Terms like "whole wheat" and "multigrain" can mislead you at the grocery store. Not all breads made with whole wheat or multiple grains are truly whole-grain breads, and not all provide good sources of fiber and nutrients. When choosing breads, look at nutrition information and ingredients lists for more information.
Look for breads that list a whole grain as the first ingredient. Whole grains commonly found in breads include wheat, rye, barley, buckwheat and rolled oats. The healthiest whole-grain breads are those made entirely with one or more whole grains, such as 100 percent whole-wheat bread. The grains in these breads have undergone less processing and retain more of their natural nutrients and fiber than refined grains in white breads.
Look for breads and breakfast cereals with at least 3 g of fiber per serving. Dr. Walter Willett of the Harvard School of Public Health recommends looking for breads with at least 1 g of fiber for every 6 g of carbohydrates, according to the "Los Angeles Times." Bread with 24 g of carbohydrates and 4 g of fiber per serving, for example, provides a healthy option. Women should get at least 20 g of fiber per day and men should get at least 30, according to the Harvard School of Public Health.
Refined carbohydrates, like those found in white breads and breads with lower percentages of whole grains, turn into sugar in your body and can rapidly increase your blood sugar. Frequent consumption of foods with a high glycemic index, such as white bread, may increase your risk for diabetes, obesity and heart disease. Whole-grain breads, on the other hand, take longer for you to digest and have a gentler impact on blood sugar. These low-glycemic-index foods may help control diabetes and aid weight loss, the Harvard School of Public Health suggests.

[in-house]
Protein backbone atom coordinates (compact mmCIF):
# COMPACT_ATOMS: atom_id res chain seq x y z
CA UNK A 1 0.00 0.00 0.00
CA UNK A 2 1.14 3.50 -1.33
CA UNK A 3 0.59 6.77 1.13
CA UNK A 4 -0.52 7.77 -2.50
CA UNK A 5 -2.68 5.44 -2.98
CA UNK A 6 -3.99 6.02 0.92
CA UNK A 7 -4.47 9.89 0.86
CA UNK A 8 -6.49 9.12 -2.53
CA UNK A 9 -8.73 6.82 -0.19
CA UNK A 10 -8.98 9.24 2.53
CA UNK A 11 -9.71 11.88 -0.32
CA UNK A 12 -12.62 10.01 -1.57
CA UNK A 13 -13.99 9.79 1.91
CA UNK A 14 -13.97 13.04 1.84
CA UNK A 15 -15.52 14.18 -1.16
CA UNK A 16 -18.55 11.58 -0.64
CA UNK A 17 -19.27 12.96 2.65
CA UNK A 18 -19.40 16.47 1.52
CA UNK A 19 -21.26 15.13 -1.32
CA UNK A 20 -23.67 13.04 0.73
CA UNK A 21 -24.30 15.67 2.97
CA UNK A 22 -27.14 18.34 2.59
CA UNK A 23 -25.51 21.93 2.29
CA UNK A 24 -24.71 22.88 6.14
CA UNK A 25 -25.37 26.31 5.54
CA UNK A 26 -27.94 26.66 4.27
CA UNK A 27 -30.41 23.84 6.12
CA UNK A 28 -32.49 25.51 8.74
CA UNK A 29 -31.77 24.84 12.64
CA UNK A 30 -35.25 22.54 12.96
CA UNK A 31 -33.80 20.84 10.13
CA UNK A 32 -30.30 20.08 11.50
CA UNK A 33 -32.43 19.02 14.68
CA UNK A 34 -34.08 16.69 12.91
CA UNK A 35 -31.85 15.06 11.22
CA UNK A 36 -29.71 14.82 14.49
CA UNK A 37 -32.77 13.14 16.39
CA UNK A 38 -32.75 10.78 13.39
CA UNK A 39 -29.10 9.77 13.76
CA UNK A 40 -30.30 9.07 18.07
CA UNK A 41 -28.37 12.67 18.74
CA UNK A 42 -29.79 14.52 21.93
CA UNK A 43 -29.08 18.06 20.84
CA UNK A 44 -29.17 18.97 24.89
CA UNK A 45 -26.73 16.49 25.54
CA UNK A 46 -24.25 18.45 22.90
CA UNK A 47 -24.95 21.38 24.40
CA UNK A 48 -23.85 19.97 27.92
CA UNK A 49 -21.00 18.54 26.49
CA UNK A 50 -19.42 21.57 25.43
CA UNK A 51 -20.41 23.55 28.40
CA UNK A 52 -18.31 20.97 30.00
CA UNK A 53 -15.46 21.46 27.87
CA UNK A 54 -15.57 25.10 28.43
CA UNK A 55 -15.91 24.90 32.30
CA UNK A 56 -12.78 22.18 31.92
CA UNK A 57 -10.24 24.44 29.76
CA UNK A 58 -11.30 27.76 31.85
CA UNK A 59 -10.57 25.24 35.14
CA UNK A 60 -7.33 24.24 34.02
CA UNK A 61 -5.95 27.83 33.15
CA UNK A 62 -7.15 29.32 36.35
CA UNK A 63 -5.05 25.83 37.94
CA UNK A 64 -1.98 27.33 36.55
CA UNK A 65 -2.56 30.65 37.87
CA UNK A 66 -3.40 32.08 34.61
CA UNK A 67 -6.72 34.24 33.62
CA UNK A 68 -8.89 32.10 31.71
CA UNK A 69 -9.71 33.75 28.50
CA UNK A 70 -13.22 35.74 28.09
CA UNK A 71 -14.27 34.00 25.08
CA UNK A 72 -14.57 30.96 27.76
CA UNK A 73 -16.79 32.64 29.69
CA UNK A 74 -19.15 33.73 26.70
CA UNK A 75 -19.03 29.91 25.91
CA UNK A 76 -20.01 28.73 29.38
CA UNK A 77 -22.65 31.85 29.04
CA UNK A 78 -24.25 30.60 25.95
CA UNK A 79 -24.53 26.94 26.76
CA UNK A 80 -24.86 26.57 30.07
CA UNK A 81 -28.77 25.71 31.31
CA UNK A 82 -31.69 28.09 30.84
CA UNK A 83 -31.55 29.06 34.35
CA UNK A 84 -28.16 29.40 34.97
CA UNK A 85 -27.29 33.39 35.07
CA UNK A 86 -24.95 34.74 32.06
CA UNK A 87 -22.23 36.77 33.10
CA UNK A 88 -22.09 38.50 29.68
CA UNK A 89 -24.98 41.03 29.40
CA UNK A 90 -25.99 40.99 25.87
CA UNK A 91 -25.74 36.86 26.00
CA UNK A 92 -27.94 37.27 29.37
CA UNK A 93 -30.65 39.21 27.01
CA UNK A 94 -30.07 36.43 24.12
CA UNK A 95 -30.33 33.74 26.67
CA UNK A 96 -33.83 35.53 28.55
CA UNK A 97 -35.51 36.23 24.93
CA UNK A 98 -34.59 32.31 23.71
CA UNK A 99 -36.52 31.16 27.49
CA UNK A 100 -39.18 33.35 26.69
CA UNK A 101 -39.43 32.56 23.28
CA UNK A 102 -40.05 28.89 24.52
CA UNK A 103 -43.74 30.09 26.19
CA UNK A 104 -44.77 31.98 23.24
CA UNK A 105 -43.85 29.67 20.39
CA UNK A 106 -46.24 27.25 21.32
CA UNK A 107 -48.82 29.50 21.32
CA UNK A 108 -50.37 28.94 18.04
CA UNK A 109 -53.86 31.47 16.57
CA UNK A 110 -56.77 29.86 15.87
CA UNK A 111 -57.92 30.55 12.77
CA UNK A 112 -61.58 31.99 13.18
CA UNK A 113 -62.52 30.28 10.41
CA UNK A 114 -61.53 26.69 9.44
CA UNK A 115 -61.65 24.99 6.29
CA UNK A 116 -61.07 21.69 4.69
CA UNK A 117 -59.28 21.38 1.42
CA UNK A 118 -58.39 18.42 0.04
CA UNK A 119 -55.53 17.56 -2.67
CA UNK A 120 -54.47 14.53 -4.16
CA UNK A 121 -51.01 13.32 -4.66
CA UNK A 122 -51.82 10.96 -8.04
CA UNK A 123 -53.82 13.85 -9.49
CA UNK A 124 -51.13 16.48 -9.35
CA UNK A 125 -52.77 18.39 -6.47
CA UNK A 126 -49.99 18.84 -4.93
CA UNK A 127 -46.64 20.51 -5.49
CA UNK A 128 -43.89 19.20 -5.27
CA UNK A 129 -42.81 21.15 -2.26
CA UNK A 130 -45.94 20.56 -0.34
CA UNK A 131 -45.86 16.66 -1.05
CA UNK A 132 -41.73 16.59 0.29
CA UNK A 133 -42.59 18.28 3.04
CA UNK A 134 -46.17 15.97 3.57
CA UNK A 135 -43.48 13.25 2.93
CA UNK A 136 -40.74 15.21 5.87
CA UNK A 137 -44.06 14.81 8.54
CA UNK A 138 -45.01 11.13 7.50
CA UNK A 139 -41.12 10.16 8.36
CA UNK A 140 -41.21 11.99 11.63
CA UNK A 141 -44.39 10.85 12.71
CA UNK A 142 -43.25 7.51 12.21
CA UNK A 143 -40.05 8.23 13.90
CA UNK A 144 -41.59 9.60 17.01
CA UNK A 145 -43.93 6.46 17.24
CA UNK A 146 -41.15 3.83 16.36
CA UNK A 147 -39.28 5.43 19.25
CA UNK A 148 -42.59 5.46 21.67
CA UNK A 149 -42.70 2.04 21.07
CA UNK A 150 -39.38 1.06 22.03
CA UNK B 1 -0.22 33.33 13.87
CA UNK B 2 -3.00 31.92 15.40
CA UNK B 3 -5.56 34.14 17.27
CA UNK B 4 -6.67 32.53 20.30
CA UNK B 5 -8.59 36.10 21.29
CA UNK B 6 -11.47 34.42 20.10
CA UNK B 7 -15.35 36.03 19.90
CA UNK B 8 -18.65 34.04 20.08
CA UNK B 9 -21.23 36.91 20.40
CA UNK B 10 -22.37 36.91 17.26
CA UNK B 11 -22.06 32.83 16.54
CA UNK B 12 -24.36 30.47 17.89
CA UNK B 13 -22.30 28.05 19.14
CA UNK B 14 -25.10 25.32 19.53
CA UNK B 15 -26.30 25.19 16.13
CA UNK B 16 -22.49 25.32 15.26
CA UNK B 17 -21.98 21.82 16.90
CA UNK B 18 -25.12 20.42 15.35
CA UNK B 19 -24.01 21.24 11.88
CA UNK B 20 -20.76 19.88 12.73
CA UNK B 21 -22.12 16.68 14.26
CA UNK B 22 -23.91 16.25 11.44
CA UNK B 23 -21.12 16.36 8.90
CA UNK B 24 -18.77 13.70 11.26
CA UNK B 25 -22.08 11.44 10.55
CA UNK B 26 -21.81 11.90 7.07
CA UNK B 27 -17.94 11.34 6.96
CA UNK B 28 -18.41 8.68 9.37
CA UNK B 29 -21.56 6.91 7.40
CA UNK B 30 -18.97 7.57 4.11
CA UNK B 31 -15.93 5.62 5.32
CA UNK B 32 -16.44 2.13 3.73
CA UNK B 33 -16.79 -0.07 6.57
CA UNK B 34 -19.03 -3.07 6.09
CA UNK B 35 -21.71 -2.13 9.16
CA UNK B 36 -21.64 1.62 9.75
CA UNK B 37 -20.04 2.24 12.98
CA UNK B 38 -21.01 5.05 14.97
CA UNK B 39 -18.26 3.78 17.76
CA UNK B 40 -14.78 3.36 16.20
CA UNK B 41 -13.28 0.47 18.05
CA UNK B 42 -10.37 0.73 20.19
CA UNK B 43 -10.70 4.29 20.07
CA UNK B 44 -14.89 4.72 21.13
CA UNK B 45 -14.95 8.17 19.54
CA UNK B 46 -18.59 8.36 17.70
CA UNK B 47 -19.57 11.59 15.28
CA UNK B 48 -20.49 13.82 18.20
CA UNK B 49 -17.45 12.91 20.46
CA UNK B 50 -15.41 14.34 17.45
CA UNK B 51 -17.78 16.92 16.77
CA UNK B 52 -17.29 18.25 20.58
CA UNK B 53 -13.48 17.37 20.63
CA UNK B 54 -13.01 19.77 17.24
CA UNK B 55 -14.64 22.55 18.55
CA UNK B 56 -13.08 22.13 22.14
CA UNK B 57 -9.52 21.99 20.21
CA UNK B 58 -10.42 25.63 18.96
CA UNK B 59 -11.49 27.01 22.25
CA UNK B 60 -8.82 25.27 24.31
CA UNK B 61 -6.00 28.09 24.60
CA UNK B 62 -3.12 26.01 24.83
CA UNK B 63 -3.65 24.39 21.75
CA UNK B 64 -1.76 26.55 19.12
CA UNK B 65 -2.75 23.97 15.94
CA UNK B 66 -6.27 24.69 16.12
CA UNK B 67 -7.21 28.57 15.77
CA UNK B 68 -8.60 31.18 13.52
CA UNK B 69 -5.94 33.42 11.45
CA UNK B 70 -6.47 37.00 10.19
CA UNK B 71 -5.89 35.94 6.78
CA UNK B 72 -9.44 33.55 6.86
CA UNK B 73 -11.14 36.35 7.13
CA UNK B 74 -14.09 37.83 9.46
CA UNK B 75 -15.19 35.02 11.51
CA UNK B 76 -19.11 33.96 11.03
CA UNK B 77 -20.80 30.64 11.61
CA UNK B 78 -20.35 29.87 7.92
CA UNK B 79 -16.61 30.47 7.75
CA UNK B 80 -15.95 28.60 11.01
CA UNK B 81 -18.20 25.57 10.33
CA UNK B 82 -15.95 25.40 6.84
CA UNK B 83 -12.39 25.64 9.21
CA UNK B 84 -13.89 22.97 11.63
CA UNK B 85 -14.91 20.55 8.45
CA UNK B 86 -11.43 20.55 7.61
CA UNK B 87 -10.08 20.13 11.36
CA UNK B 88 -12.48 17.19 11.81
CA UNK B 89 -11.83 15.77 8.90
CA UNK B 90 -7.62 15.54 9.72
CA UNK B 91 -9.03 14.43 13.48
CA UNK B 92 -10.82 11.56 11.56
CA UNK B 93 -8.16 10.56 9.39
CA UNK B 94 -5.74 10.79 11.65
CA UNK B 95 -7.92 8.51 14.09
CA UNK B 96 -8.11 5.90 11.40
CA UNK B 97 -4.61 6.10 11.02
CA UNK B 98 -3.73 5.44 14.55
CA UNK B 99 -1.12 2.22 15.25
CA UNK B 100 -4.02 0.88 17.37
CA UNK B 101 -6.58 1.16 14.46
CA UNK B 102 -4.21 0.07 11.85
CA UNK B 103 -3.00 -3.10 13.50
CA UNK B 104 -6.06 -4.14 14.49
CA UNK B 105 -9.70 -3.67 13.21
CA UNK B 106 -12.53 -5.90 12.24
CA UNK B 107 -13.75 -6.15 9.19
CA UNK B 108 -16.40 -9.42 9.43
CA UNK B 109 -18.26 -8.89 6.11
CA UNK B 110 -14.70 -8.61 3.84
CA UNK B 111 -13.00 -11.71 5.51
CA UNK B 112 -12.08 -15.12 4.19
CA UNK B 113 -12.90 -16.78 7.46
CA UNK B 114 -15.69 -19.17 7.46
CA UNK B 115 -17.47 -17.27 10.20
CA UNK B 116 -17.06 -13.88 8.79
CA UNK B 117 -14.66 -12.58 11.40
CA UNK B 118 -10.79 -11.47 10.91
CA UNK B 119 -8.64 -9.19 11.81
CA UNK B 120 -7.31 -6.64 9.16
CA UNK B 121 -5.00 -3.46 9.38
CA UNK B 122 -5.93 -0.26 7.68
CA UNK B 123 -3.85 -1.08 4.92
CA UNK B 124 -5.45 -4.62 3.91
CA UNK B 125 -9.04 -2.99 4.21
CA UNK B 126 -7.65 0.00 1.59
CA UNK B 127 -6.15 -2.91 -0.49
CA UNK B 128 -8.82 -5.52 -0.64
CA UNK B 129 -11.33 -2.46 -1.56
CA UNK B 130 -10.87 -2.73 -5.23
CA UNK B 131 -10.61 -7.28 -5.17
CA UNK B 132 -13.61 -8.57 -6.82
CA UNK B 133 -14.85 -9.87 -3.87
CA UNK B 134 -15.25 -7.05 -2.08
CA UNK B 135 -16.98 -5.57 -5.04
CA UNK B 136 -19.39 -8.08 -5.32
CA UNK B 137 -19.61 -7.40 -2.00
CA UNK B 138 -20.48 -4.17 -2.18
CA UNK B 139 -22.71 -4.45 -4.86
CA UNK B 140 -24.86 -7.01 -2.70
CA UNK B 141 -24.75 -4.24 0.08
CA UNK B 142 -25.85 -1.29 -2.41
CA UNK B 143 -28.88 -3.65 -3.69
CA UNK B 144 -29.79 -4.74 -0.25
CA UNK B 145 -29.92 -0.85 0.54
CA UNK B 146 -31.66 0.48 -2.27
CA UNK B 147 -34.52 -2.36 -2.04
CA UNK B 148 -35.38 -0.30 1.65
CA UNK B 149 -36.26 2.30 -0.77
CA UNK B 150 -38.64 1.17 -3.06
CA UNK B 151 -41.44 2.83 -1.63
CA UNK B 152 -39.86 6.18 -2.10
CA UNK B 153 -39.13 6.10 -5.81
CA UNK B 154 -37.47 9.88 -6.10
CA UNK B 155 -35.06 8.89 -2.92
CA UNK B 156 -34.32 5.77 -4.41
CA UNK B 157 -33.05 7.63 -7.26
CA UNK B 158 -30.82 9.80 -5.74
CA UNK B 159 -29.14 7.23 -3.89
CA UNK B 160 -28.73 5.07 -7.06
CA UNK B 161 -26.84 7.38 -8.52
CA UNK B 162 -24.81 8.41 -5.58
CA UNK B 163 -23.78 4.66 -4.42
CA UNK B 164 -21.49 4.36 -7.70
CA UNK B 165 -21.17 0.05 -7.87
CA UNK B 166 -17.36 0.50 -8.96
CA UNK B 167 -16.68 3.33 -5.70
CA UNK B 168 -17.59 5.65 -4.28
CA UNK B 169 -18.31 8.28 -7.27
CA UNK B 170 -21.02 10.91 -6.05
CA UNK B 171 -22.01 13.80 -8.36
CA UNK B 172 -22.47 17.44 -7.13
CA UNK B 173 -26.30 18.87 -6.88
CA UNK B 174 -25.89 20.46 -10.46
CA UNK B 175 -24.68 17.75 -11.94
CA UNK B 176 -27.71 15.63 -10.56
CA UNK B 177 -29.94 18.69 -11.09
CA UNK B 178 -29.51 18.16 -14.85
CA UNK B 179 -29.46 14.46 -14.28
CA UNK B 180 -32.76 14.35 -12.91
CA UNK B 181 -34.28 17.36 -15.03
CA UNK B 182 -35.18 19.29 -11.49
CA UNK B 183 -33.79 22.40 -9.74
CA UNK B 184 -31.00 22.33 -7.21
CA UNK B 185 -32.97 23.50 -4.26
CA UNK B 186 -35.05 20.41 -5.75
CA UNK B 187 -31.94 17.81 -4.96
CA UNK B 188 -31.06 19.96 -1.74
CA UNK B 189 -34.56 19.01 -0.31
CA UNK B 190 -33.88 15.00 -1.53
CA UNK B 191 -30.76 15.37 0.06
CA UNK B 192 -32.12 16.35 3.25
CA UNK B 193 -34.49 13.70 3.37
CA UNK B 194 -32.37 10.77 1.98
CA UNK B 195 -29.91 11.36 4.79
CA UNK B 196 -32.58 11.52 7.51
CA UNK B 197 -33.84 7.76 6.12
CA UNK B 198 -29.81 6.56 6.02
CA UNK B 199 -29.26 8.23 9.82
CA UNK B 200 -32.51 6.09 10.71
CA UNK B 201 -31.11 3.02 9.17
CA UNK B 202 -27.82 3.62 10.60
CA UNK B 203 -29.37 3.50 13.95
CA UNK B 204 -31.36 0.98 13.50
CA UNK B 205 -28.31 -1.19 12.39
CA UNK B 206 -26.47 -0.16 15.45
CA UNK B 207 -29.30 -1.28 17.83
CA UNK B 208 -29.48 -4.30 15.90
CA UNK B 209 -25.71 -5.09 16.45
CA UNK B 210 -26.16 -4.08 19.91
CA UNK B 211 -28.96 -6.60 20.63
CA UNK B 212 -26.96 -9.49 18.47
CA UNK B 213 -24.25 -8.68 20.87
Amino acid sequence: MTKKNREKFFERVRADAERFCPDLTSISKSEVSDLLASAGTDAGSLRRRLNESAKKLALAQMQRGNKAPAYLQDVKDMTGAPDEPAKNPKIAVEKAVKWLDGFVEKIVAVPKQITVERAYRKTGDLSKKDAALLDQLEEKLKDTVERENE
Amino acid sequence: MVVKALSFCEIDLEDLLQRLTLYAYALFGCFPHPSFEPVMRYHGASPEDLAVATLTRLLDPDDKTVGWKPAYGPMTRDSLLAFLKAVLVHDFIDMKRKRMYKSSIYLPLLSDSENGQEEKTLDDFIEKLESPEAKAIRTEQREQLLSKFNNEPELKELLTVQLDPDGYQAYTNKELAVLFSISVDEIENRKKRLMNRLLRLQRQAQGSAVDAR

Whole Grain Health Benefits
Healthy diets rich in fiber and whole grains may reduce your risk for a variety of diseases and conditions, including cardiovascular disease, Type 2 diabetes, digestive problems and some cancers. Soluble fiber dissolves in water and bonds to enzymes in your body, helping to lower low-density lipoprotein, or "bad," cholesterol. Insoluble fiber helps move waste out of your body through the digestive tract. Fiber may also improve the body's anti-coagulants, helping to prevent blood clots that can lead to strokes or heart attacks. Fiber provides a feeling of fullness that may help you control your appetite and weight. Compounds and minerals found in whole grains, including phytoestrogens, copper, manganese, selenium and magnesium, may protect against some cancers.
- Harvard School of Public Health: The Nutrition Source: Carbohydrates
- Harvard School of Public Health: The Nutrition Source: Fiber
- "Los Angeles Times"; Cleaning Up Your Carb Act: Where to Begin; Marni Jameson; December 2010
- Centers for Disease Control and Prevention: Carbohydrates
- Harvard School of Public Health: The Nutrition Source; Carbohydrates: Good Carbs Guide the Way